And our ability to have joy in the midst of each is reliant on our focus- whether we can take comfort in the fresh spring grass, the long, playful days of summer, the campfires and garden salads of fall, and the crisp, fresh snow and rest of winter. Like roofing, it’s all in where you allow your gaze to fall.
And so it is with parenting. With each season of this journey there are crazy hard struggles and ridiculously fun blessings. With small infants there is cooing and fresh new smiles, the discovery of hands and feet, and small, quiet sighs to accompany sweet sleep….and sheer exhaustion, and the frustration of figuring out what this little person needs, and the giving up of your own desires to meet the needs of another, of dying to self daily, (or, more accurately, minute by minute). With fully mobile toddlers there are giggles galore, discovery of new words and climbing ev.er.y.thing and the ability to dismantle living-room furniture. There is imagination and hiding in closets, splashing bathtimes and snuggles with books before bed. And there are tantrums and willpower battles and the frustration (on both sides) of misunderstanding. There are strings of seemingless neverending messes. There are fingersmears on windows as you wash them.
With elementary-aged kids there is the joy of learning and reading and harnessing the power of their mind in new and fascinating ways. There are true conversations and new perspectives. There are helpers and extra hands. But there are also thoughtless mud-prints tracked in from outside and doors hanging open in the winter. There is subtle challenging and sophisticated arguing.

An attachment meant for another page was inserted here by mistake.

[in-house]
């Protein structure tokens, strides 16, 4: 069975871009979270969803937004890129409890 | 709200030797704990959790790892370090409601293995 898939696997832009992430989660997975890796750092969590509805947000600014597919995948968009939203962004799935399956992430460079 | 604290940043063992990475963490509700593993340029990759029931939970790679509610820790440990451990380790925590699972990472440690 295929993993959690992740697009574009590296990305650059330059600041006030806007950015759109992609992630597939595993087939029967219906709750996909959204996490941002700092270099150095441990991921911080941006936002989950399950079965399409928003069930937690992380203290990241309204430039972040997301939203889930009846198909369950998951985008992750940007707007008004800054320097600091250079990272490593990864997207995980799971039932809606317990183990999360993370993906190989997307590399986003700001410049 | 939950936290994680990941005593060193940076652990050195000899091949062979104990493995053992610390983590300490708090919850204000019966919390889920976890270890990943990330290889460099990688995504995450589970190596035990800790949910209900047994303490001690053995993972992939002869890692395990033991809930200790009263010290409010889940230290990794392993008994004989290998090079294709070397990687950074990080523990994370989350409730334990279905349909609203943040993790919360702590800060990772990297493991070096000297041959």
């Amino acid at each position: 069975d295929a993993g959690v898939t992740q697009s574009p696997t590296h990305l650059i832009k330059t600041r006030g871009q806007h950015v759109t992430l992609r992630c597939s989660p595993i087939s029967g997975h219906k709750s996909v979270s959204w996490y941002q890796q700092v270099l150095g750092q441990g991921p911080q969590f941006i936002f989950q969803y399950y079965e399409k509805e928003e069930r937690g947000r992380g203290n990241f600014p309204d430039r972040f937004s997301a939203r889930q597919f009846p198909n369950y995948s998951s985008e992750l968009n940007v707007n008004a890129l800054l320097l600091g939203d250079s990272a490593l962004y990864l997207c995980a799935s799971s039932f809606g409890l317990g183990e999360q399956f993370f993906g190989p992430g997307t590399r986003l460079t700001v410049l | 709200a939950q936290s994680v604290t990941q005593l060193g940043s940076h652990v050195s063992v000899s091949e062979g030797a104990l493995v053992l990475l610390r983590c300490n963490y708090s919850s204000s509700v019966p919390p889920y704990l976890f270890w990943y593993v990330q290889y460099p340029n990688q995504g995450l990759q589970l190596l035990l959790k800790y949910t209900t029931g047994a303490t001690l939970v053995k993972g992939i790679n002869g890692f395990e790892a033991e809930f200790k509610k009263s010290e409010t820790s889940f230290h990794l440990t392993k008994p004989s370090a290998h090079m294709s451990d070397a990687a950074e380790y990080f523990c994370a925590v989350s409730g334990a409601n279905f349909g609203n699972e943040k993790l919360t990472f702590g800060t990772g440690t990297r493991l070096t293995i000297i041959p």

The truth? There is good and hard in each stage…in each day. And where we focus helps to determine our level of joy in the midst.
So, what then? We have to choose the lens and the direction of the camera. Maybe it will make you sound like Pollyanna- like you are in denial that anything is hard- or maybe people will think you were the only person alive who won the *perfect child lottery* (nope, sorry, not a real thing 🙂
But the truth is you have determined to gaze upon the view in front of you and not the view beneath you, and that gives you freedom to enjoy this place more fully. If we can discipline our minds to think on beauty it can transform the experience.
Yes, even as my husband stands high above safe ground, he has to remember the gravity of his position; the heightened awareness of this reality keeps his steps sure. As we prepare for winter we don’t dance into the season without heat available to ward off the cold. And we don’t ignore the struggles our kids have and pretend like they aren’t there.
But we can’t just dwell there for so long that we are robbed of the joy in the journey. Struggle is a reality of the process, not the extent of the experience.
If we have started feeling fearful, angry, exhausted, and overwhelmed with parenting…it might be because of where we are focusing. And maybe we need to do a better job of looking up. At any time we can start to look down, to fully realize where we are and start to let fear grip us into panic. It is totally natural. But it won’t give us strength. We have to fight for that with truth.